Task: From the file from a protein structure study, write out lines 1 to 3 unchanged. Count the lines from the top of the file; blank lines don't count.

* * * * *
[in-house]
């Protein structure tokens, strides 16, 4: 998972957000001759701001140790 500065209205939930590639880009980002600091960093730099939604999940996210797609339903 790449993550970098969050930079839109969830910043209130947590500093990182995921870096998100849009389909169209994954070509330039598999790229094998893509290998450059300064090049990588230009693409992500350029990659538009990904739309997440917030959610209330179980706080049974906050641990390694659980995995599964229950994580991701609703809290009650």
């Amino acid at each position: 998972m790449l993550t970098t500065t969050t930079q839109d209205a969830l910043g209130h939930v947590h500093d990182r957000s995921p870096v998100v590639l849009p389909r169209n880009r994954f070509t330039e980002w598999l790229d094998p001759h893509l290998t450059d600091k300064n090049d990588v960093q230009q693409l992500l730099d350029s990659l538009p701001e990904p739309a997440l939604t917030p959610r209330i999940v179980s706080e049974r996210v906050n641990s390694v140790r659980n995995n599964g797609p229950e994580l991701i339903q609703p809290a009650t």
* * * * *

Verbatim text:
[in-house]
């Protein structure tokens, strides 16, 4: 998972957000001759701001140790 500065209205939930590639880009980002600091960093730099939604999940996210797609339903 790449993550970098969050930079839109969830910043209130947590500093990182995921870096998100849009389909169209994954070509330039598999790229094998893509290998450059300064090049990588230009693409992500350029990659538009990904739309997440917030959610209330179980706080049974906050641990390694659980995995599964229950994580991701609703809290009650």
């Amino acid at each position: 998972m790449l993550t970098t500065t969050t930079q839109d209205a969830l910043g209130h939930v947590h500093d990182r957000s995921p870096v998100v590639l849009p389909r169209n880009r994954f070509t330039e980002w598999l790229d094998p001759h893509l290998t450059d600091k300064n090049d990588v960093q230009q693409l992500l730099d350029s990659l538009p701001e990904p739309a997440l939604t917030p959610r209330i999940v179980s706080e049974r996210v906050n641990s390694v140790r659980n995995n599964g797609p229950e994580l991701i339903q609703p809290a009650t």